Robinson Nuclear Plant was a trailblazer as the Southeast’s first commercial nuclear plant.
The plant started generating electricity 50 years ago, and Duke Energy is planning for it to continue producing reliable, carbon-free energy for at least another 30 years.
Robinson is licensed to operate through 2030, with plans to continue through 2050 to help Duke Energy meet its carbon-reduction goals. The six Duke Energy-operated nuclear power plants account for about 50 percent of the company’s electricity generation in the Carolinas. Robinson can produce 759 megawatts – enough to power more than 519,000 homes.
How can a 50-year-old power plant keep going another 30 years? By replacing and upgrading the plant’s components and installing new technology.
While the Parr nuclear reactor in South Carolina in the 1960s was the forerunner of the Robinson plant, “The people who built this plant did it with a lot of knowledge and skill,” said Ernie Kapopoulos, Robinson site vice president, who started at Robinson in 1994. “But it was a first-time evolution. The plant is robust, with many redundant safety systems.”
Rick Dayton started at Robinson in 1976, fresh out of the engineering program at North Carolina State University. He started as a performance engineer at the nuclear plant and on Unit 1, the nearby coal plant (which was decommissioned in 2012 and has since been demolished).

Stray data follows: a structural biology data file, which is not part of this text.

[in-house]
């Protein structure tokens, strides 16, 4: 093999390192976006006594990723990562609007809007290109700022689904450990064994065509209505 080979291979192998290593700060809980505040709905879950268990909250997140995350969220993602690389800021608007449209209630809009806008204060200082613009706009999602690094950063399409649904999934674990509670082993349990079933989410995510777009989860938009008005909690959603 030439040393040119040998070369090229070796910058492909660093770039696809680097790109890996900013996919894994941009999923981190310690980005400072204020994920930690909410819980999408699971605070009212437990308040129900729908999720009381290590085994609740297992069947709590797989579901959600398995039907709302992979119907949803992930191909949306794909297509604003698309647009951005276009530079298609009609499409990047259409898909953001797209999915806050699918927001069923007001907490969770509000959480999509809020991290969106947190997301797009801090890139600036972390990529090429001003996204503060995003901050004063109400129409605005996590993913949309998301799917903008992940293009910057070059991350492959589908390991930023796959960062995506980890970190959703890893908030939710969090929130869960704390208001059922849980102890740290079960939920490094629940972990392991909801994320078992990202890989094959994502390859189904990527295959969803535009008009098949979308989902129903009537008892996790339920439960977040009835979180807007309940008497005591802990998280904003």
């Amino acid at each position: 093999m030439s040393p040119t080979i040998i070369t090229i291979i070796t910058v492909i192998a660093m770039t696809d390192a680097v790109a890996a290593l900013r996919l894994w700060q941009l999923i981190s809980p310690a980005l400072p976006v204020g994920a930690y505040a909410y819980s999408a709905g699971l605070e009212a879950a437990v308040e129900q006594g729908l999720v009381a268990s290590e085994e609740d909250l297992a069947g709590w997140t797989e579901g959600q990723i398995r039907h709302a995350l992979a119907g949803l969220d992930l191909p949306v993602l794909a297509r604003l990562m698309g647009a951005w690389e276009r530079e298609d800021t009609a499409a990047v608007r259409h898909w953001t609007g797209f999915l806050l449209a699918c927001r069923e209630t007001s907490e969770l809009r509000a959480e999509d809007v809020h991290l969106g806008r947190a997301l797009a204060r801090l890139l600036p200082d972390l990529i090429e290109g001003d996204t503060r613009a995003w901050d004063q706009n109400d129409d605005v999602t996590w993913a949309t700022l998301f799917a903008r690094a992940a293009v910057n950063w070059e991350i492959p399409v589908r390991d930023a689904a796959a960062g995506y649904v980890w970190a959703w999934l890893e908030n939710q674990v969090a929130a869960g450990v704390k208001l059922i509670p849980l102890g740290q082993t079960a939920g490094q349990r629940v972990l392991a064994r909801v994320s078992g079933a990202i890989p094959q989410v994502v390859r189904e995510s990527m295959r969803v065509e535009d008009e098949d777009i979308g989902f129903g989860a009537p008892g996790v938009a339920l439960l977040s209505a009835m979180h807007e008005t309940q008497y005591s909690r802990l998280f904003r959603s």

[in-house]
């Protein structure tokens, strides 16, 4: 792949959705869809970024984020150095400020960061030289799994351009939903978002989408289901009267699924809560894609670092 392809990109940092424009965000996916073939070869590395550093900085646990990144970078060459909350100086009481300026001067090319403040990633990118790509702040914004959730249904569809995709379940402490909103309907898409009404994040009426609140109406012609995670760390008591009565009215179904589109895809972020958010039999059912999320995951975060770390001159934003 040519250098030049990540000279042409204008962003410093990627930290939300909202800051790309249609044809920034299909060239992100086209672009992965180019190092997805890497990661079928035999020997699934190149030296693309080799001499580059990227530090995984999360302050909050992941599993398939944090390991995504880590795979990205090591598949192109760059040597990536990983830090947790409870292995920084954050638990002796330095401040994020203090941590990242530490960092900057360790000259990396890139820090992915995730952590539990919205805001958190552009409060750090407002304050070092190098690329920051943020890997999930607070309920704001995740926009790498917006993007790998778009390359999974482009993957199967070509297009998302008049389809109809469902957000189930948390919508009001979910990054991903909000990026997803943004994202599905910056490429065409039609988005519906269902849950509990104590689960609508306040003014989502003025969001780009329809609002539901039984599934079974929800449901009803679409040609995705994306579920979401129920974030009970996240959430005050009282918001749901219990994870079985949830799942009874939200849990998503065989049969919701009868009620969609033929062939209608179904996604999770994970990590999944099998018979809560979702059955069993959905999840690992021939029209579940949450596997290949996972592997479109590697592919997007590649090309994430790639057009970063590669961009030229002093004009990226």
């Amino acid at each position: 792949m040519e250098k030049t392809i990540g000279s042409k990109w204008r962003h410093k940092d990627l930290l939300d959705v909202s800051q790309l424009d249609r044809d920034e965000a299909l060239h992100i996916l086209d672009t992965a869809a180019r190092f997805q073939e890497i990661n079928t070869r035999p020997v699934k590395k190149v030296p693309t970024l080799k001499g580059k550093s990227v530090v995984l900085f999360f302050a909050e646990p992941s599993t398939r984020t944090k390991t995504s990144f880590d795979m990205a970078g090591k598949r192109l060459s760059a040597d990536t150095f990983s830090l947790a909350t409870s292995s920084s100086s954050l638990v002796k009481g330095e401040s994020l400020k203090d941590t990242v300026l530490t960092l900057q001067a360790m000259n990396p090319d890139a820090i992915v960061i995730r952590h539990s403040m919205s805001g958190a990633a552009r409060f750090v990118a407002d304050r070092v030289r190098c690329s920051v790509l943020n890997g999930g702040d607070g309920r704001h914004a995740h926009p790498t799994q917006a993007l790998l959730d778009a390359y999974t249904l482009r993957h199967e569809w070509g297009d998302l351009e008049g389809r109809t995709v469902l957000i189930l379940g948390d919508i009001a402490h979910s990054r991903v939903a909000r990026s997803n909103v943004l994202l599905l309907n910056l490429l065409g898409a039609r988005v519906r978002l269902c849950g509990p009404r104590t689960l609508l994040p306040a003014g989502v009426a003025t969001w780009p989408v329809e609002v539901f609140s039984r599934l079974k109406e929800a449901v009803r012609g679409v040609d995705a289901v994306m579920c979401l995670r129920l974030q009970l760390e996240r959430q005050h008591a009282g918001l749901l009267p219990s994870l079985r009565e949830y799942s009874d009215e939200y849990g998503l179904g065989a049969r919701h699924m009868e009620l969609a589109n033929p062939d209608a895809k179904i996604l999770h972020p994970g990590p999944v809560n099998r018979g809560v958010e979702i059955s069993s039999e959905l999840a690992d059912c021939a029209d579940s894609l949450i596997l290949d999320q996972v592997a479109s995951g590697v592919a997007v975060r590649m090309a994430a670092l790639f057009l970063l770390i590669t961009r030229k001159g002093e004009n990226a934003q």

It was a small operation, he said. Over 42 years at Robinson, he had many jobs, working on a variety of projects with the support of fellow employees. He was the project manager over turbine and main generator replacements at Robinson the past two decades, and he assisted with the most recent turbine replacements at Oconee Nuclear Station in Seneca, S.C.
Though Dayton retired in 2018, he still works for the company as a contractor. People would be impressed, he said, “if they could see the care, focus and dedication of the people here.”
Robinson gives back
Plant employees, retirees and spouses are a part of the community and participate in many activities, including the Ambassador Program focusing on academic achievement in Darlington County schools and supporting food drives, Read Across America and donating school supplies, winter coats, bicycles and helmets to children.
Construction started in 1967 by Duke Energy legacy company Carolina Power & Light and is named for H. Burton Robinson, an executive vice president.
Today, Robinson runs continuously for two years before shutting down for scheduled refueling and maintenance.
“We’re here 24/7. Commercial power plants are designed to operate at 100 percent power, so on the coldest or hottest of days we generate more than 700 megawatts of power,” Kapopoulos said, “and that powers a lot of homes and businesses.”
Employees, he said, work hard to improve performance and efficiency. Duke Energy’s nuclear plants, as well as other U.S. nuclear plants, are operating more reliably and efficiently than ever before.
“We have the opportunity to deliver the energy we need to reach our 2050 carbon goals because we’re part of a large fleet,” Kapopoulos said. “We work together as a team. We keep our eye on our vision for the future while keeping our hands steadily on today.”